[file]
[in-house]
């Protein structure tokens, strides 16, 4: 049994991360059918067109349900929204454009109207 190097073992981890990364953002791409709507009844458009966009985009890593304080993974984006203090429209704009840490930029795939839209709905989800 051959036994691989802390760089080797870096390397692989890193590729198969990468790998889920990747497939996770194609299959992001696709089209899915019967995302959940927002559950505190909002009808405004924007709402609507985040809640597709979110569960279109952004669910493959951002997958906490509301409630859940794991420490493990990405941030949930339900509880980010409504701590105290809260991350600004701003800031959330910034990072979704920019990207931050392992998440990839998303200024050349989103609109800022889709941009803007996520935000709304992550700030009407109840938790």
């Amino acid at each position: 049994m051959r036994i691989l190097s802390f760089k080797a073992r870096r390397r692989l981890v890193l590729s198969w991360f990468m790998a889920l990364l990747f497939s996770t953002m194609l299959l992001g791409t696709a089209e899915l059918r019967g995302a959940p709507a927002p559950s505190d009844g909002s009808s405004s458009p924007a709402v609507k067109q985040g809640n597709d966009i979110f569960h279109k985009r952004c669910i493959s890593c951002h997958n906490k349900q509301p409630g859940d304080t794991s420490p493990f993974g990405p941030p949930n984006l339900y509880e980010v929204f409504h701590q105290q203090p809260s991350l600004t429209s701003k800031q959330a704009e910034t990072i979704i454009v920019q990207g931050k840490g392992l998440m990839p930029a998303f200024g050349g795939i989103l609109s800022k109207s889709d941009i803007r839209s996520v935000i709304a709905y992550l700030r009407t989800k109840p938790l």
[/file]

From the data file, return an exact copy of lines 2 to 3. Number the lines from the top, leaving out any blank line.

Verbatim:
């Protein structure tokens, strides 16, 4: 049994991360059918067109349900929204454009109207 190097073992981890990364953002791409709507009844458009966009985009890593304080993974984006203090429209704009840490930029795939839209709905989800 051959036994691989802390760089080797870096390397692989890193590729198969990468790998889920990747497939996770194609299959992001696709089209899915019967995302959940927002559950505190909002009808405004924007709402609507985040809640597709979110569960279109952004669910493959951002997958906490509301409630859940794991420490493990990405941030949930339900509880980010409504701590105290809260991350600004701003800031959330910034990072979704920019990207931050392992998440990839998303200024050349989103609109800022889709941009803007996520935000709304992550700030009407109840938790």
């Amino acid at each position: 049994m051959r036994i691989l190097s802390f760089k080797a073992r870096r390397r692989l981890v890193l590729s198969w991360f990468m790998a889920l990364l990747f497939s996770t953002m194609l299959l992001g791409t696709a089209e899915l059918r019967g995302a959940p709507a927002p559950s505190d009844g909002s009808s405004s458009p924007a709402v609507k067109q985040g809640n597709d966009i979110f569960h279109k985009r952004c669910i493959s890593c951002h997958n906490k349900q509301p409630g859940d304080t794991s420490p493990f993974g990405p941030p949930n984006l339900y509880e980010v929204f409504h701590q105290q203090p809260s991350l600004t429209s701003k800031q959330a704009e910034t990072i979704i454009v920019q990207g931050k840490g392992l998440m990839p930029a998303f200024g050349g795939i989103l609109s800022k109207s889709d941009i803007r839209s996520v935000i709304a709905y992550l700030r009407t989800k109840p938790l």